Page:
It has been credited with bolstering national identity, tourism, and shaping the political landscape which allowed for Scotland’s devolution and Independence referendum.
The problem is that Braveheart is a huge Hollywood turd which is selling our own cultural identity back to us. And unfortunately, many people are still buying it.
My family’s heritage can be traced back hundreds of years in Scotland, and to me the actual story of William Wallace is truly inspiring. So this invites the question, “If it’s already so good, why mess with it?”
And Braveheart really does mess with it. A lot. But there is no shortage of people jumping on the bandwagon; it was the fifth highest grossing film in the UK in 1995, with 28% of that audience being Scottish.
The film triggered expressions of patriotism and reignited a sense of Scottish identity. And now that we’re in the lead-up to the Scottish independence referendum it’ll likely raise its head again, invoked by those trying to stir up feelings of patriotism and nationalism.
But it doesn’t reflect Scottish history, and shouldn’t represent Scottish identity.
Basically, it all comes down to Hollywood, which put simply means: profit.
It’s pure Hollywood fluff; an American film pronouncing American values. This concept of ‘Freedom’ is the wet-dream of American neo-conservatives and Tea-Party rallies.
The film is taking Scotland and running it through the Hollywood mill; all we’re left with is ‘Scollywood’ and an American fantasy.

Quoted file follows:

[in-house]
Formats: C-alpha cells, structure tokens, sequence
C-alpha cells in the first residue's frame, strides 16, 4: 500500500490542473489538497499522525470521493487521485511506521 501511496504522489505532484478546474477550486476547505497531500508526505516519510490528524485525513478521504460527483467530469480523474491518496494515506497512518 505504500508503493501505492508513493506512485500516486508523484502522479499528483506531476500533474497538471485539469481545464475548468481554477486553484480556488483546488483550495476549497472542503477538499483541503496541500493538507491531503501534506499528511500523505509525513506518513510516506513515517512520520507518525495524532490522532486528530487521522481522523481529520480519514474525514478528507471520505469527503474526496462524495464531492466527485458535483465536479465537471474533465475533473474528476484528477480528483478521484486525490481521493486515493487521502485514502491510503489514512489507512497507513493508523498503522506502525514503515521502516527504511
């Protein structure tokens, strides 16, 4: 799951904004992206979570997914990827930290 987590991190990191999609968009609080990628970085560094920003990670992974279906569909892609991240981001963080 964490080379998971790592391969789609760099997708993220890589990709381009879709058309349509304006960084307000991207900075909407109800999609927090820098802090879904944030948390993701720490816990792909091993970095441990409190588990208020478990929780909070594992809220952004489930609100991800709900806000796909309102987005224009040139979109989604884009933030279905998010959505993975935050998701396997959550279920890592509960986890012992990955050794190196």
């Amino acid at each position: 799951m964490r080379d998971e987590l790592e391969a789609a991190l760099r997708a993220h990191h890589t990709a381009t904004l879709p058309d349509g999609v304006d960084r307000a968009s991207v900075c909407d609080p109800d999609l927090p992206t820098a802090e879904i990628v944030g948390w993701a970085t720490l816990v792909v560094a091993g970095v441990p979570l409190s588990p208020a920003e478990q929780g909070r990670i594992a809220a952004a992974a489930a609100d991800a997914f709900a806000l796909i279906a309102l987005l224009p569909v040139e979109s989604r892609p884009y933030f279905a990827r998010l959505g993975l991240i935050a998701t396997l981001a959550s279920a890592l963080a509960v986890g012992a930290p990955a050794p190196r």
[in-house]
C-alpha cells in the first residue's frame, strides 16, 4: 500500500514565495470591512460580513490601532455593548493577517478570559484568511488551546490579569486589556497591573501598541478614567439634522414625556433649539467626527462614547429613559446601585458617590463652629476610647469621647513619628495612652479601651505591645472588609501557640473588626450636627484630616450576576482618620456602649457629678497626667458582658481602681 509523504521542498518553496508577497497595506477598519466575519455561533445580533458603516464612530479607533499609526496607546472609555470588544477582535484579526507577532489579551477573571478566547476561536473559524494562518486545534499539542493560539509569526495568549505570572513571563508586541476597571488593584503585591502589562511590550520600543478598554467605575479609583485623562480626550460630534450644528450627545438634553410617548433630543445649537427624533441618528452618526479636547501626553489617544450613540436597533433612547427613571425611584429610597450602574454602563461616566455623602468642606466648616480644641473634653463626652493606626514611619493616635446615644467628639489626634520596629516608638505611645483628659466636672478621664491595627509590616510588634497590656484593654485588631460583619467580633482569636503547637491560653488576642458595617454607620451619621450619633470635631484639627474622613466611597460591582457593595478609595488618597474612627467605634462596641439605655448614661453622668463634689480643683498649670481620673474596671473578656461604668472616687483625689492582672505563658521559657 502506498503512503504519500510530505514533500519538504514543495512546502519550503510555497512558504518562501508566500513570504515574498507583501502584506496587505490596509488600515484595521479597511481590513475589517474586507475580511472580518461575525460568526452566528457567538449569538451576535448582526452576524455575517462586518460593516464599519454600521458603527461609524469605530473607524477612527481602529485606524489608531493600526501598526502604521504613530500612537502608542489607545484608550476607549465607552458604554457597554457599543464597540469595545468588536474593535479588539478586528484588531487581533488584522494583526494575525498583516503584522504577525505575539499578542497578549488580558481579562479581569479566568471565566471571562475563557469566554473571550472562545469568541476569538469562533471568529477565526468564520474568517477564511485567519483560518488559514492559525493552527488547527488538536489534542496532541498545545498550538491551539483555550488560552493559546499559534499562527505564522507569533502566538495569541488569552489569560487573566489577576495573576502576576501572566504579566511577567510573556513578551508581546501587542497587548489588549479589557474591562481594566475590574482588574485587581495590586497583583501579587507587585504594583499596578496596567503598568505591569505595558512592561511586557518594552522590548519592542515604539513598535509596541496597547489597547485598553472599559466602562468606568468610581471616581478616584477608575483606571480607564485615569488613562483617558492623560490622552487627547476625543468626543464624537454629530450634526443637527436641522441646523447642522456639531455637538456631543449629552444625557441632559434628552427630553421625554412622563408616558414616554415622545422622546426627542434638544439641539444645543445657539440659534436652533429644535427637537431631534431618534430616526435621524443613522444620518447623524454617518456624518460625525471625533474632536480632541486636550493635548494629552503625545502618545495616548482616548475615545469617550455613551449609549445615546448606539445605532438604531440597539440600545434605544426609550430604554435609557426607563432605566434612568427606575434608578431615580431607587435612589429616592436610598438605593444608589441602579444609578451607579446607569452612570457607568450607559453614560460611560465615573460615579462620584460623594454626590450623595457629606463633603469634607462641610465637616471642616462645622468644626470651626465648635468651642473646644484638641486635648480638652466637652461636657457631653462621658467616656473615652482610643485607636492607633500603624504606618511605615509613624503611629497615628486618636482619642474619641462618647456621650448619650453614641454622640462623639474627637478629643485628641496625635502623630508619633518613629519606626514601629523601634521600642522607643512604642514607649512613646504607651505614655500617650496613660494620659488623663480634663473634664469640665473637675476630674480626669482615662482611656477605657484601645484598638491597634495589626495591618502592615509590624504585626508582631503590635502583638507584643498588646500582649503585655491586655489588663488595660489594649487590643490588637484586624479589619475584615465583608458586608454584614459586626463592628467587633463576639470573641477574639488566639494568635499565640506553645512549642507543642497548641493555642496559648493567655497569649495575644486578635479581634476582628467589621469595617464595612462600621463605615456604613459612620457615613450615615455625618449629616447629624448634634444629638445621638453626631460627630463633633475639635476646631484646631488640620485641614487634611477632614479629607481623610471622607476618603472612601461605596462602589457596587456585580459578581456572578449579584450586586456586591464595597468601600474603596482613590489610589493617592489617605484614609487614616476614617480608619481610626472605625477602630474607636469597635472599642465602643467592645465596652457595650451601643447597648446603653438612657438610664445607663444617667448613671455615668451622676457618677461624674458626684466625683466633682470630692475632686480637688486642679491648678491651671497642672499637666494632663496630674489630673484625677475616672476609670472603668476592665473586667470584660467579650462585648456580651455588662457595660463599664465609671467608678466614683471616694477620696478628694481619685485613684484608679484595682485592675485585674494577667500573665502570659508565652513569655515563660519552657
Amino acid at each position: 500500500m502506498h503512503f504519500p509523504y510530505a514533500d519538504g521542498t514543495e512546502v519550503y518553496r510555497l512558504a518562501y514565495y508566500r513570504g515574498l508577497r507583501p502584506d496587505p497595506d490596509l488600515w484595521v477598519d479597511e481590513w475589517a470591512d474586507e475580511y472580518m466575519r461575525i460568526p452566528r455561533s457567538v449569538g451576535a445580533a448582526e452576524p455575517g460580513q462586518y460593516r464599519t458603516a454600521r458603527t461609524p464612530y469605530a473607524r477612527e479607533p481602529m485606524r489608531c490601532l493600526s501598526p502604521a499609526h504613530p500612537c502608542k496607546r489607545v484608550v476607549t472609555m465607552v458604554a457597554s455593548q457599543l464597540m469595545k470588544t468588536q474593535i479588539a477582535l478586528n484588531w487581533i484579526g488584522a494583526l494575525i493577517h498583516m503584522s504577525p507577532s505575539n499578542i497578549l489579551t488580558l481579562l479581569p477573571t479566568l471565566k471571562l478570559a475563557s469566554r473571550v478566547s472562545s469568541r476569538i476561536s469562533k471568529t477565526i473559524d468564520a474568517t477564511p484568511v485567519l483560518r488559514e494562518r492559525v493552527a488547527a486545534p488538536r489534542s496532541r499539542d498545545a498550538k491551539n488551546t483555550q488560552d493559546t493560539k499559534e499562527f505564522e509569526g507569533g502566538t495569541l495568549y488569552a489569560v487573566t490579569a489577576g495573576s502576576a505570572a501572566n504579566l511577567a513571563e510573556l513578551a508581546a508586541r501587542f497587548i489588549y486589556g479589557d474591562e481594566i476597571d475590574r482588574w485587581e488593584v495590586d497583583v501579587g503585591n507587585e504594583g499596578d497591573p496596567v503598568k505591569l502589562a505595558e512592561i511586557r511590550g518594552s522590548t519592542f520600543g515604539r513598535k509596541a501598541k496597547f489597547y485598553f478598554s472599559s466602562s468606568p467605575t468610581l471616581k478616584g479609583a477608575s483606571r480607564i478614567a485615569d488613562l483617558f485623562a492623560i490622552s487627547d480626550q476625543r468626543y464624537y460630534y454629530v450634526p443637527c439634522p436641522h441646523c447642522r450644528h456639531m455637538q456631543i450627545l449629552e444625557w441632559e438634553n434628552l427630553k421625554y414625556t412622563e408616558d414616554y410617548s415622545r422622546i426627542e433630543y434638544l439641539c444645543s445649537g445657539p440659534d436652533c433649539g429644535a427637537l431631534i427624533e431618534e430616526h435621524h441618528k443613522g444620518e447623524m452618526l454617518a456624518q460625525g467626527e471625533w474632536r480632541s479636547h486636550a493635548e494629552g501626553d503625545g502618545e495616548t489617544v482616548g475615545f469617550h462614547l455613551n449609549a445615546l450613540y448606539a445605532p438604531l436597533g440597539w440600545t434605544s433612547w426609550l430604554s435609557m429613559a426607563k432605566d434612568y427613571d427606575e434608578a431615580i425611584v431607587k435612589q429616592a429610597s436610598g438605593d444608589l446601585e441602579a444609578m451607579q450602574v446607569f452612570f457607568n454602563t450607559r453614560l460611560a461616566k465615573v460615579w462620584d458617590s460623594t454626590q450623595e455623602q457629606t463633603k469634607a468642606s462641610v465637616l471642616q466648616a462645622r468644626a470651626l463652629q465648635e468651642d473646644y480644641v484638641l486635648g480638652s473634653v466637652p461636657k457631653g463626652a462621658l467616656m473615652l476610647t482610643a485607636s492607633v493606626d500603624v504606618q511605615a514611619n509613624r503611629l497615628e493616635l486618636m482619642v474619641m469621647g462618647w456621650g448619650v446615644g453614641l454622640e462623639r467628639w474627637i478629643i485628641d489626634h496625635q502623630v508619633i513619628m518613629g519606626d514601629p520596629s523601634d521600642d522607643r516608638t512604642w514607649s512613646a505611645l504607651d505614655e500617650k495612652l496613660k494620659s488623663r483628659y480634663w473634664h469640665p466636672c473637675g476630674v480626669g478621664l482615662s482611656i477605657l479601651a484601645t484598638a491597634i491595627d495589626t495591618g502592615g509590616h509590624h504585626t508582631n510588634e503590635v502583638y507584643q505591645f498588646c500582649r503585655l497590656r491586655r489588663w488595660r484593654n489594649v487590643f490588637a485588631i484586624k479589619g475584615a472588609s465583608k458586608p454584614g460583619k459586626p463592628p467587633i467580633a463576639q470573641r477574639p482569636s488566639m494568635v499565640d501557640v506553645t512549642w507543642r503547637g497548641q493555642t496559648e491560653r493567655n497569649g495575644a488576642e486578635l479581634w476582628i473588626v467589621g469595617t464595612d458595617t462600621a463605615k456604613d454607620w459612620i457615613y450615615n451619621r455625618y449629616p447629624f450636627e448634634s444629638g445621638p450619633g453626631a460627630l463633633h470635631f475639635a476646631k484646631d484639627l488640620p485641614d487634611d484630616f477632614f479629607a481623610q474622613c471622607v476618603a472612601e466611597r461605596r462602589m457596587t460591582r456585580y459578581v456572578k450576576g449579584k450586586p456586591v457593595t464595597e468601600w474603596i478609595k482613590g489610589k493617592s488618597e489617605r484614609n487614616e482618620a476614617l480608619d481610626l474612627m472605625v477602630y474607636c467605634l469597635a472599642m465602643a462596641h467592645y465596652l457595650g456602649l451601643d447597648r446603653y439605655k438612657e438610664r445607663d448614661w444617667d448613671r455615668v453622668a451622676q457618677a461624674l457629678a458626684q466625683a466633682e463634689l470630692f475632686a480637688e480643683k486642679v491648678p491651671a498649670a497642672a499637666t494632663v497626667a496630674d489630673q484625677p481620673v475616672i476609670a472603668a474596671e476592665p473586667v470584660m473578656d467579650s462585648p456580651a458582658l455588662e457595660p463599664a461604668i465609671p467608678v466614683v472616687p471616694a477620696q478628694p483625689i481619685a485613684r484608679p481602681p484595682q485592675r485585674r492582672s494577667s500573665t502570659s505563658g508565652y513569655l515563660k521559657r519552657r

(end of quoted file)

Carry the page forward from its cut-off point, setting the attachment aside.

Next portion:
Seriously, it had people in 13th century Scotland living in mud-huts. And the Battle of Stirling Bridge didn’t even have a bridge!
Everyone was dressed in kilts and painted their faces with blue woad. I assume that’s because they decided at a production meeting “that’s what looks Scottish.”
This image of ‘Freedom’ – “Freedom to the people! Go to hell, Big Government!” – is a American neo-conservative’s fantasy, not ours.
As a film Braveheart looks good, but that doesn’t mean it should be at all related to Scottish patriotism. It’s an image constructed in a boardroom in LA that would sell in the US, nothing more.
The English get a raw deal too; Braveheart has been criticised for inciting Anglophobia, and with no substance behind it. The Anglophobia was basically a side effect of the filmmakers’ need for pantomime baddies, and in this case, the English sufficed (complete with snooty London accents and disapprovingly flared nostrils).
Basically, the Galactic Empire, Bond villains, Freddy Kruger, and the English from Braveheart all fall into the same category. It really is as simple as that, only the English are, y’know, real, and might notice the effects of someone who’s taken Braveheart to heart.
You’ll still hear people saying that, for all the glaring historic inaccuracies, Braveheart “just makes you feel so patriotic!” But taking Braveheart as patriotism is like getting Mel Gibson drunk in a synagogue; it’s a bad idea that can easily provoke needless and lobotomised xenophobia.
Voting on a referendum is one thing, but Braveheart has nothing to do with Scotland or being Scottish. Considering it that way is simply buying into a Hollywood advert.